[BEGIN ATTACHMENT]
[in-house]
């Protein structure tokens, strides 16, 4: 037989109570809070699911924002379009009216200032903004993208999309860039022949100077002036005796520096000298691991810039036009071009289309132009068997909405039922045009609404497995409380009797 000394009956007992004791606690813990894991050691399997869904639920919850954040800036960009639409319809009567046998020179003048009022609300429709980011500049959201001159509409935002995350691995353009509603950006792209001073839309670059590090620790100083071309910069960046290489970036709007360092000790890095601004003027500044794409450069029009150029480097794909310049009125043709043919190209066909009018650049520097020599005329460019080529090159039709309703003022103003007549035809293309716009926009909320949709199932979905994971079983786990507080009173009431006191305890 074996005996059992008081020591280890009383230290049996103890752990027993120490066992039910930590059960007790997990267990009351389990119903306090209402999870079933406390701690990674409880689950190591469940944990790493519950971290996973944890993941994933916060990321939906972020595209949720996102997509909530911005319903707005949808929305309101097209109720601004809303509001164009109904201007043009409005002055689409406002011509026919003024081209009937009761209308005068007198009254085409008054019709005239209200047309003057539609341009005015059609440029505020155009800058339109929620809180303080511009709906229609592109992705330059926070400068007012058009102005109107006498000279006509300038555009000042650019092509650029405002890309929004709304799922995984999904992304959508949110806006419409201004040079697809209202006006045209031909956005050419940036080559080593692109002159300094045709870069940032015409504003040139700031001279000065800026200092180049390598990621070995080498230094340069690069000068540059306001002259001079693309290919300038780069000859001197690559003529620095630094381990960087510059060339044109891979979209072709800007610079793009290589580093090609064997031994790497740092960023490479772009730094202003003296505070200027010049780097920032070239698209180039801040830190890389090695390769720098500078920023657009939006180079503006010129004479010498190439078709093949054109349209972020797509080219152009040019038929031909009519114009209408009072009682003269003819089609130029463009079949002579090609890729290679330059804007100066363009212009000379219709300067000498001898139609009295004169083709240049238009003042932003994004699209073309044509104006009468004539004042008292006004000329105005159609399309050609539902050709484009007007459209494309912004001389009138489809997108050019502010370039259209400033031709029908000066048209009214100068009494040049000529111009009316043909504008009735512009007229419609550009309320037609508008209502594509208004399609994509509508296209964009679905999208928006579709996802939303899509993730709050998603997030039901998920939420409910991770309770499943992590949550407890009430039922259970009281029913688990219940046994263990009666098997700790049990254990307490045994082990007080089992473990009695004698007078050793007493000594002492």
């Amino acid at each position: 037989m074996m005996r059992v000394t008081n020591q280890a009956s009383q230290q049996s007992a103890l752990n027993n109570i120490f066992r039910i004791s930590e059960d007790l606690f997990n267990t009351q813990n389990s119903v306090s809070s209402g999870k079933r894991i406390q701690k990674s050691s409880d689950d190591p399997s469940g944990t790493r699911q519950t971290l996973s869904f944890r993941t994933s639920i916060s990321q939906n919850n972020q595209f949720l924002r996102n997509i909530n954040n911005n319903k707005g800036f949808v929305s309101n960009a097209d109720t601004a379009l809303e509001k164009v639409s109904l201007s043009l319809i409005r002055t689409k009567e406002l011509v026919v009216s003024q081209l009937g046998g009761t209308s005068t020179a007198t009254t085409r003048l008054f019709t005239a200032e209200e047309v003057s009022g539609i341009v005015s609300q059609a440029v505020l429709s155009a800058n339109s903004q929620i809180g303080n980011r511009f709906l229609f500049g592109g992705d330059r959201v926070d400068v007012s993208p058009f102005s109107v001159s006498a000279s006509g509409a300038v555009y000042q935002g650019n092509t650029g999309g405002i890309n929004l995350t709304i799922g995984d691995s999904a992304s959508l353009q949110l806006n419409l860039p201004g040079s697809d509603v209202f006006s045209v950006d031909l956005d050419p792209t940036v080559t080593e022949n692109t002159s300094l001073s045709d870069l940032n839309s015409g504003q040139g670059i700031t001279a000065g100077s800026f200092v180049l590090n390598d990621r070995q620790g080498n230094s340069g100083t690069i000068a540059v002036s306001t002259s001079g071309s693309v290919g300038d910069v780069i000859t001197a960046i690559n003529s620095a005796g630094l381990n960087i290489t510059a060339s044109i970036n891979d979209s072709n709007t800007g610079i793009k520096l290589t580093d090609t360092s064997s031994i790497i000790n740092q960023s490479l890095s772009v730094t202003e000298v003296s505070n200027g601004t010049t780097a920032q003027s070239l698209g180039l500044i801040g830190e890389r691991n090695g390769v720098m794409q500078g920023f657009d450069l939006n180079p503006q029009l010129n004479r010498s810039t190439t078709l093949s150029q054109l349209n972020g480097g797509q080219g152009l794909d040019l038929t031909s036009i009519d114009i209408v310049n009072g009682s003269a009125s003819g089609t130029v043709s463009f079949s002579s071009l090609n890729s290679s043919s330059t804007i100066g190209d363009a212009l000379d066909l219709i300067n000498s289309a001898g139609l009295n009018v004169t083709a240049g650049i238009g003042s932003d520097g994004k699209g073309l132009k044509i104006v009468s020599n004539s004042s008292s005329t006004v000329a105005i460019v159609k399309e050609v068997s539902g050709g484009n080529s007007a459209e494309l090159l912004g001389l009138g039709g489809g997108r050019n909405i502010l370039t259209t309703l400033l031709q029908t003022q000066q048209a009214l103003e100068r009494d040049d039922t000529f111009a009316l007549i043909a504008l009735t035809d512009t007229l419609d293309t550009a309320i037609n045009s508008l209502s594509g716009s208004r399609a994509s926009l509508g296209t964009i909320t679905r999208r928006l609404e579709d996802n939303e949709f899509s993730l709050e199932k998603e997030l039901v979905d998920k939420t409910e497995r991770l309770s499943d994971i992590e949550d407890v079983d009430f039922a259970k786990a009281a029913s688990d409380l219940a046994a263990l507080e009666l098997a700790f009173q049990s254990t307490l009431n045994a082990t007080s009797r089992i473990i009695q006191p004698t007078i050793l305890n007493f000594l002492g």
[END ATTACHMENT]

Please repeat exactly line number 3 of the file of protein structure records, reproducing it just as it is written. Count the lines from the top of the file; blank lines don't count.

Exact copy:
């Amino acid at each position: 037989m074996m005996r059992v000394t008081n020591q280890a009956s009383q230290q049996s007992a103890l752990n027993n109570i120490f066992r039910i004791s930590e059960d007790l606690f997990n267990t009351q813990n389990s119903v306090s809070s209402g999870k079933r894991i406390q701690k990674s050691s409880d689950d190591p399997s469940g944990t790493r699911q519950t971290l996973s869904f944890r993941t994933s639920i916060s990321q939906n919850n972020q595209f949720l924002r996102n997509i909530n954040n911005n319903k707005g800036f949808v929305s309101n960009a097209d109720t601004a379009l809303e509001k164009v639409s109904l201007s043009l319809i409005r002055t689409k009567e406002l011509v026919v009216s003024q081209l009937g046998g009761t209308s005068t020179a007198t009254t085409r003048l008054f019709t005239a200032e209200e047309v003057s009022g539609i341009v005015s609300q059609a440029v505020l429709s155009a800058n339109s903004q929620i809180g303080n980011r511009f709906l229609f500049g592109g992705d330059r959201v926070d400068v007012s993208p058009f102005s109107v001159s006498a000279s006509g509409a300038v555009y000042q935002g650019n092509t650029g999309g405002i890309n929004l995350t709304i799922g995984d691995s999904a992304s959508l353009q949110l806006n419409l860039p201004g040079s697809d509603v209202f006006s045209v950006d031909l956005d050419p792209t940036v080559t080593e022949n692109t002159s300094l001073s045709d870069l940032n839309s015409g504003q040139g670059i700031t001279a000065g100077s800026f200092v180049l590090n390598d990621r070995q620790g080498n230094s340069g100083t690069i000068a540059v002036s306001t002259s001079g071309s693309v290919g300038d910069v780069i000859t001197a960046i690559n003529s620095a005796g630094l381990n960087i290489t510059a060339s044109i970036n891979d979209s072709n709007t800007g610079i793009k520096l290589t580093d090609t360092s064997s031994i790497i000790n740092q960023s490479l890095s772009v730094t202003e000298v003296s505070n200027g601004t010049t780097a920032q003027s070239l698209g180039l500044i801040g830190e890389r691991n090695g390769v720098m794409q500078g920023f657009d450069l939006n180079p503006q029009l010129n004479r010498s810039t190439t078709l093949s150029q054109l349209n972020g480097g797509q080219g152009l794909d040019l038929t031909s036009i009519d114009i209408v310049n009072g009682s003269a009125s003819g089609t130029v043709s463009f079949s002579s071009l090609n890729s290679s043919s330059t804007i100066g190209d363009a212009l000379d066909l219709i300067n000498s289309a001898g139609l009295n009018v004169t083709a240049g650049i238009g003042s932003d520097g994004k699209g073309l132009k044509i104006v009468s020599n004539s004042s008292s005329t006004v000329a105005i460019v159609k399309e050609v068997s539902g050709g484009n080529s007007a459209e494309l090159l912004g001389l009138g039709g489809g997108r050019n909405i502010l370039t259209t309703l400033l031709q029908t003022q000066q048209a009214l103003e100068r009494d040049d039922t000529f111009a009316l007549i043909a504008l009735t035809d512009t007229l419609d293309t550009a309320i037609n045009s508008l209502s594509g716009s208004r399609a994509s926009l509508g296209t964009i909320t679905r999208r928006l609404e579709d996802n939303e949709f899509s993730l709050e199932k998603e997030l039901v979905d998920k939420t409910e497995r991770l309770s499943d994971i992590e949550d407890v079983d009430f039922a259970k786990a009281a029913s688990d409380l219940a046994a263990l507080e009666l098997a700790f009173q049990s254990t307490l009431n045994a082990t007080s009797r089992i473990i009695q006191p004698t007078i050793l305890n007493f000594l002492g």